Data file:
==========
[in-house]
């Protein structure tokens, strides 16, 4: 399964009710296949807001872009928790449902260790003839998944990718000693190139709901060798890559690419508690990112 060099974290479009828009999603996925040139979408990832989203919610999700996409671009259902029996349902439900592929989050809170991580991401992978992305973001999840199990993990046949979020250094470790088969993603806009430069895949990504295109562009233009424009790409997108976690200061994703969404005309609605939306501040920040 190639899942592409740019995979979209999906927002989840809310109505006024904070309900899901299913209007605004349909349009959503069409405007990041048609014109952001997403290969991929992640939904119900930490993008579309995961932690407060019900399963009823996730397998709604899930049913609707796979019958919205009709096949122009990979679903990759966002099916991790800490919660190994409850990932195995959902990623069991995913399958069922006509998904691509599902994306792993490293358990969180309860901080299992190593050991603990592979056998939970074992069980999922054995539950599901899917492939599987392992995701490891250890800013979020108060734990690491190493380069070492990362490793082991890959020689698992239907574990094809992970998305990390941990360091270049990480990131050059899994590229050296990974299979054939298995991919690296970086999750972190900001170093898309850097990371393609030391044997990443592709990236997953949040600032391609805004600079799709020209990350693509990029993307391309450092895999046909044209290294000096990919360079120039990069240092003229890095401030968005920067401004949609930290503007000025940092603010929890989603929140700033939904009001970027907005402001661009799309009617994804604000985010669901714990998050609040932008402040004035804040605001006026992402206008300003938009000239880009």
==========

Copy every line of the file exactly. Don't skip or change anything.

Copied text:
[in-house]
């Protein structure tokens, strides 16, 4: 399964009710296949807001872009928790449902260790003839998944990718000693190139709901060798890559690419508690990112 060099974290479009828009999603996925040139979408990832989203919610999700996409671009259902029996349902439900592929989050809170991580991401992978992305973001999840199990993990046949979020250094470790088969993603806009430069895949990504295109562009233009424009790409997108976690200061994703969404005309609605939306501040920040 190639899942592409740019995979979209999906927002989840809310109505006024904070309900899901299913209007605004349909349009959503069409405007990041048609014109952001997403290969991929992640939904119900930490993008579309995961932690407060019900399963009823996730397998709604899930049913609707796979019958919205009709096949122009990979679903990759966002099916991790800490919660190994409850990932195995959902990623069991995913399958069922006509998904691509599902994306792993490293358990969180309860901080299992190593050991603990592979056998939970074992069980999922054995539950599901899917492939599987392992995701490891250890800013979020108060734990690491190493380069070492990362490793082991890959020689698992239907574990094809992970998305990390941990360091270049990480990131050059899994590229050296990974299979054939298995991919690296970086999750972190900001170093898309850097990371393609030391044997990443592709990236997953949040600032391609805004600079799709020209990350693509990029993307391309450092895999046909044209290294000096990919360079120039990069240092003229890095401030968005920067401004949609930290503007000025940092603010929890989603929140700033939904009001970027907005402001661009799309009617994804604000985010669901714990998050609040932008402040004035804040605001006026992402206008300003938009000239880009």